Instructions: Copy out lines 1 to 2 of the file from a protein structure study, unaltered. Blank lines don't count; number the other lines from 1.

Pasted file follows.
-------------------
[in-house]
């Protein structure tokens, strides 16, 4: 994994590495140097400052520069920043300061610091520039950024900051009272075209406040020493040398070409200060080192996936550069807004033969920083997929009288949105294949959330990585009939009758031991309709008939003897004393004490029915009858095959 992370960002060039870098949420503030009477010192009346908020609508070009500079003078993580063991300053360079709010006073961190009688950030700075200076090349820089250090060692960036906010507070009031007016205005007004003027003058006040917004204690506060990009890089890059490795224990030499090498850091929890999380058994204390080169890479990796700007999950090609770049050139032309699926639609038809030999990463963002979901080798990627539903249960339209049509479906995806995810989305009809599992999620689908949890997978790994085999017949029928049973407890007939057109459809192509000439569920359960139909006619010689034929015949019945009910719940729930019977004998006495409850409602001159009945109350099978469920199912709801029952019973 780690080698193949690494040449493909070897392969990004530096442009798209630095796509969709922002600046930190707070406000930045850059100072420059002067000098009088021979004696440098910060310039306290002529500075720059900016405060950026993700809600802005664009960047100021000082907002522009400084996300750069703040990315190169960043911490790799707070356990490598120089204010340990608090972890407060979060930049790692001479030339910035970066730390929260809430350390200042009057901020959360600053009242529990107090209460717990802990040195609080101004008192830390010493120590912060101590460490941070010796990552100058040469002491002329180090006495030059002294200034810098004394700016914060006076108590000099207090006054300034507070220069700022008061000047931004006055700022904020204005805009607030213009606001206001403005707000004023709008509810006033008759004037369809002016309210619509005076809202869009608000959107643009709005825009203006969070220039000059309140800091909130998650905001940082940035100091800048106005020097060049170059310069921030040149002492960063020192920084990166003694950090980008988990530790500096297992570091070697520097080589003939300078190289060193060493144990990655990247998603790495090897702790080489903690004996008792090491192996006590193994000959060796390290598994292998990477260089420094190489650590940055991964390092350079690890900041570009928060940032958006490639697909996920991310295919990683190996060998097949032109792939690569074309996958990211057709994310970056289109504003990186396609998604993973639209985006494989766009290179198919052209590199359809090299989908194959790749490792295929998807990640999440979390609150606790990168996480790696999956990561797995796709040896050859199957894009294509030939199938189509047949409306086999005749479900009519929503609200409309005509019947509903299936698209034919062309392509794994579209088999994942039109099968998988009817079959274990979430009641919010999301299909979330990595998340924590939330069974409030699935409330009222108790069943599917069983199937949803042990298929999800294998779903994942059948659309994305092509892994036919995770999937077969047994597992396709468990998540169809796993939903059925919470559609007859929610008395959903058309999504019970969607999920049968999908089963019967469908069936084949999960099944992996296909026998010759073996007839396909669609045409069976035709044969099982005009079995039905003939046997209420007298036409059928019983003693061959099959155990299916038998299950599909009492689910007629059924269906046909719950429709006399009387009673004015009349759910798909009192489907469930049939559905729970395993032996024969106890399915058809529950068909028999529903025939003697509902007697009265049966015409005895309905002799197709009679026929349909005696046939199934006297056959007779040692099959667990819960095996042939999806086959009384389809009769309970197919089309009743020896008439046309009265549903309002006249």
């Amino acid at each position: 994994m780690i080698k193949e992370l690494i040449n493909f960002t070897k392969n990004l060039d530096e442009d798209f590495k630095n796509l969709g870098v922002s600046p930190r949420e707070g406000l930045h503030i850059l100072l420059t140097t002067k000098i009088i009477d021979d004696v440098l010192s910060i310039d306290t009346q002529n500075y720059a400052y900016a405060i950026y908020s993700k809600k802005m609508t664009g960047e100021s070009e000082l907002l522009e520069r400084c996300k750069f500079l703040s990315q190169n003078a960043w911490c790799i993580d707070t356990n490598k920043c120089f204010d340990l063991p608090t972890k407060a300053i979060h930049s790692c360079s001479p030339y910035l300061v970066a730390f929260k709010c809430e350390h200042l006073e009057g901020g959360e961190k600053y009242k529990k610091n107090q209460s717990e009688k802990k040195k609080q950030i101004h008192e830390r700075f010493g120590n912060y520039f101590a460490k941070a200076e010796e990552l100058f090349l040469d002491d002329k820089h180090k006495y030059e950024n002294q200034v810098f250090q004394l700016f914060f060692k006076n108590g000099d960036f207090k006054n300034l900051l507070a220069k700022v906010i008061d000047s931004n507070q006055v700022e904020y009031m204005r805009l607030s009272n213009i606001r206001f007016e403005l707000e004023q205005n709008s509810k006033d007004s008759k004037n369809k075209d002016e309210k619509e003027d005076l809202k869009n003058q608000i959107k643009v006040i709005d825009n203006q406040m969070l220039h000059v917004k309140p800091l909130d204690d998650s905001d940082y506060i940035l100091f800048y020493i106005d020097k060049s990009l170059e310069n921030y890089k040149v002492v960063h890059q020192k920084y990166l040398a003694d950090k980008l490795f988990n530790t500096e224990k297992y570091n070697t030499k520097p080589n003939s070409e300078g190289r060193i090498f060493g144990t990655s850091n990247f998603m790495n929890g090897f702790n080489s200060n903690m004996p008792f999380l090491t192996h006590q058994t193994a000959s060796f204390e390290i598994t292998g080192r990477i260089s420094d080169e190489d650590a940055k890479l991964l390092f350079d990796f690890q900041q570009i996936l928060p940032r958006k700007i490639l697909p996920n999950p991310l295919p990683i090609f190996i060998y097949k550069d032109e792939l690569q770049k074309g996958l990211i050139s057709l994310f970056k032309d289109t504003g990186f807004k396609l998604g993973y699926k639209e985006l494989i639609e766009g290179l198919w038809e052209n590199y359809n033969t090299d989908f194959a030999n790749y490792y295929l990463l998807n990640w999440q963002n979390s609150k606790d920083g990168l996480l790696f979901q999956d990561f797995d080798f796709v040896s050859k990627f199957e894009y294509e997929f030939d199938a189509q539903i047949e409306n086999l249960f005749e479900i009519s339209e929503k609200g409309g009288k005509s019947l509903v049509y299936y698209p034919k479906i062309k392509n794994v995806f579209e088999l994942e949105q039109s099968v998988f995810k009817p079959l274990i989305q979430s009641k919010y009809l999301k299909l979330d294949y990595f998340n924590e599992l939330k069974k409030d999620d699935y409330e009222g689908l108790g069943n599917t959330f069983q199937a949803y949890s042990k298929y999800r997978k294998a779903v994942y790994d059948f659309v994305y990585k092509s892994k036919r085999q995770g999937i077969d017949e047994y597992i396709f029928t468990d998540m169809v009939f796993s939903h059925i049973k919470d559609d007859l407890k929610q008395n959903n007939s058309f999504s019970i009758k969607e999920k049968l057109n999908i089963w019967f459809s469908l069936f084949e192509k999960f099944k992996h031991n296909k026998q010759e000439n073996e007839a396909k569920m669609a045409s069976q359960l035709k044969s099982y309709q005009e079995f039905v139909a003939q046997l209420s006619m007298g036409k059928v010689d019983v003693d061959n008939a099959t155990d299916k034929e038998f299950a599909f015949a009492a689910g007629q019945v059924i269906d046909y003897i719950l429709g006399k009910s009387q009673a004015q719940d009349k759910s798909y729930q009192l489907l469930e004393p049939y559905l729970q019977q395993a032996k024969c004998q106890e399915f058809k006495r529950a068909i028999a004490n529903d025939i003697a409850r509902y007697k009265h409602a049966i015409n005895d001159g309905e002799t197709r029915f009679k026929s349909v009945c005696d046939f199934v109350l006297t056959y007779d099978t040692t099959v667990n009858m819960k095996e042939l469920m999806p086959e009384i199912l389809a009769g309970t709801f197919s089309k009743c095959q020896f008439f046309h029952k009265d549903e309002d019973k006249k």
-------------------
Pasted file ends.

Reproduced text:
[in-house]
């Protein structure tokens, strides 16, 4: 994994590495140097400052520069920043300061610091520039950024900051009272075209406040020493040398070409200060080192996936550069807004033969920083997929009288949105294949959330990585009939009758031991309709008939003897004393004490029915009858095959 992370960002060039870098949420503030009477010192009346908020609508070009500079003078993580063991300053360079709010006073961190009688950030700075200076090349820089250090060692960036906010507070009031007016205005007004003027003058006040917004204690506060990009890089890059490795224990030499090498850091929890999380058994204390080169890479990796700007999950090609770049050139032309699926639609038809030999990463963002979901080798990627539903249960339209049509479906995806995810989305009809599992999620689908949890997978790994085999017949029928049973407890007939057109459809192509000439569920359960139909006619010689034929015949019945009910719940729930019977004998006495409850409602001159009945109350099978469920199912709801029952019973 780690080698193949690494040449493909070897392969990004530096442009798209630095796509969709922002600046930190707070406000930045850059100072420059002067000098009088021979004696440098910060310039306290002529500075720059900016405060950026993700809600802005664009960047100021000082907002522009400084996300750069703040990315190169960043911490790799707070356990490598120089204010340990608090972890407060979060930049790692001479030339910035970066730390929260809430350390200042009057901020959360600053009242529990107090209460717990802990040195609080101004008192830390010493120590912060101590460490941070010796990552100058040469002491002329180090006495030059002294200034810098004394700016914060006076108590000099207090006054300034507070220069700022008061000047931004006055700022904020204005805009607030213009606001206001403005707000004023709008509810006033008759004037369809002016309210619509005076809202869009608000959107643009709005825009203006969070220039000059309140800091909130998650905001940082940035100091800048106005020097060049170059310069921030040149002492960063020192920084990166003694950090980008988990530790500096297992570091070697520097080589003939300078190289060193060493144990990655990247998603790495090897702790080489903690004996008792090491192996006590193994000959060796390290598994292998990477260089420094190489650590940055991964390092350079690890900041570009928060940032958006490639697909996920991310295919990683190996060998097949032109792939690569074309996958990211057709994310970056289109504003990186396609998604993973639209985006494989766009290179198919052209590199359809090299989908194959790749490792295929998807990640999440979390609150606790990168996480790696999956990561797995796709040896050859199957894009294509030939199938189509047949409306086999005749479900009519929503609200409309005509019947509903299936698209034919062309392509794994579209088999994942039109099968998988009817079959274990979430009641919010999301299909979330990595998340924590939330069974409030699935409330009222108790069943599917069983199937949803042990298929999800294998779903994942059948659309994305092509892994036919995770999937077969047994597992396709468990998540169809796993939903059925919470559609007859929610008395959903058309999504019970969607999920049968999908089963019967469908069936084949999960099944992996296909026998010759073996007839396909669609045409069976035709044969099982005009079995039905003939046997209420007298036409059928019983003693061959099959155990299916038998299950599909009492689910007629059924269906046909719950429709006399009387009673004015009349759910798909009192489907469930049939559905729970395993032996024969106890399915058809529950068909028999529903025939003697509902007697009265049966015409005895309905002799197709009679026929349909005696046939199934006297056959007779040692099959667990819960095996042939999806086959009384389809009769309970197919089309009743020896008439046309009265549903309002006249």